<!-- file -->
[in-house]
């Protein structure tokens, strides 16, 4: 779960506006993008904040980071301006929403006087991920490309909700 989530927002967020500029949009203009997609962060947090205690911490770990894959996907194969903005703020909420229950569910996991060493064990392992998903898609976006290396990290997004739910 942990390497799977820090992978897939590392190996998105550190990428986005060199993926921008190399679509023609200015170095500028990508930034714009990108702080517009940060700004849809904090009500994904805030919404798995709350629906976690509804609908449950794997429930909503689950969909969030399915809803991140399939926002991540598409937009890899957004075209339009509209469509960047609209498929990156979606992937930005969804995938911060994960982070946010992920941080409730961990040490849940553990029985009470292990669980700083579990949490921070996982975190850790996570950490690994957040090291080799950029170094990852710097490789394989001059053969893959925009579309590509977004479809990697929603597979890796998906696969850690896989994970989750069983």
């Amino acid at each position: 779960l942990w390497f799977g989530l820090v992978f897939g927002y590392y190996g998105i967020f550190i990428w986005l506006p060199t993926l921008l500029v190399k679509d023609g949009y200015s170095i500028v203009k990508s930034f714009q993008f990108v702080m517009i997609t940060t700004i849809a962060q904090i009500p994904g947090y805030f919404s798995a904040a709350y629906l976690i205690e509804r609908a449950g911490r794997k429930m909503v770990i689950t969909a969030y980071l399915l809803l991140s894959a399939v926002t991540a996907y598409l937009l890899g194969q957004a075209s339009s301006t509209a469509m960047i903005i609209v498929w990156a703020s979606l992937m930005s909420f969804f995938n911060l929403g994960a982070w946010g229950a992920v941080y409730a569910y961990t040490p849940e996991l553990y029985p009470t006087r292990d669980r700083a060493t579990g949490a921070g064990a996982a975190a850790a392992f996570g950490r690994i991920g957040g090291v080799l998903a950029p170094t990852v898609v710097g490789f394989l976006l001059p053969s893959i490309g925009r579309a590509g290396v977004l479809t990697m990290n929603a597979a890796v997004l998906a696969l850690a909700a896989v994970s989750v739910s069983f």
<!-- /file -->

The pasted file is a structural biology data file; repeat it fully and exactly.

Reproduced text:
[in-house]
């Protein structure tokens, strides 16, 4: 779960506006993008904040980071301006929403006087991920490309909700 989530927002967020500029949009203009997609962060947090205690911490770990894959996907194969903005703020909420229950569910996991060493064990392992998903898609976006290396990290997004739910 942990390497799977820090992978897939590392190996998105550190990428986005060199993926921008190399679509023609200015170095500028990508930034714009990108702080517009940060700004849809904090009500994904805030919404798995709350629906976690509804609908449950794997429930909503689950969909969030399915809803991140399939926002991540598409937009890899957004075209339009509209469509960047609209498929990156979606992937930005969804995938911060994960982070946010992920941080409730961990040490849940553990029985009470292990669980700083579990949490921070996982975190850790996570950490690994957040090291080799950029170094990852710097490789394989001059053969893959925009579309590509977004479809990697929603597979890796998906696969850690896989994970989750069983």
């Amino acid at each position: 779960l942990w390497f799977g989530l820090v992978f897939g927002y590392y190996g998105i967020f550190i990428w986005l506006p060199t993926l921008l500029v190399k679509d023609g949009y200015s170095i500028v203009k990508s930034f714009q993008f990108v702080m517009i997609t940060t700004i849809a962060q904090i009500p994904g947090y805030f919404s798995a904040a709350y629906l976690i205690e509804r609908a449950g911490r794997k429930m909503v770990i689950t969909a969030y980071l399915l809803l991140s894959a399939v926002t991540a996907y598409l937009l890899g194969q957004a075209s339009s301006t509209a469509m960047i903005i609209v498929w990156a703020s979606l992937m930005s909420f969804f995938n911060l929403g994960a982070w946010g229950a992920v941080y409730a569910y961990t040490p849940e996991l553990y029985p009470t006087r292990d669980r700083a060493t579990g949490a921070g064990a996982a975190a850790a392992f996570g950490r690994i991920g957040g090291v080799l998903a950029p170094t990852v898609v710097g490789f394989l976006l001059p053969s893959i490309g925009r579309a590509g290396v977004l479809t990697m990290n929603a597979a890796v997004l998906a696969l850690a909700a896989v994970s989750v739910s069983f």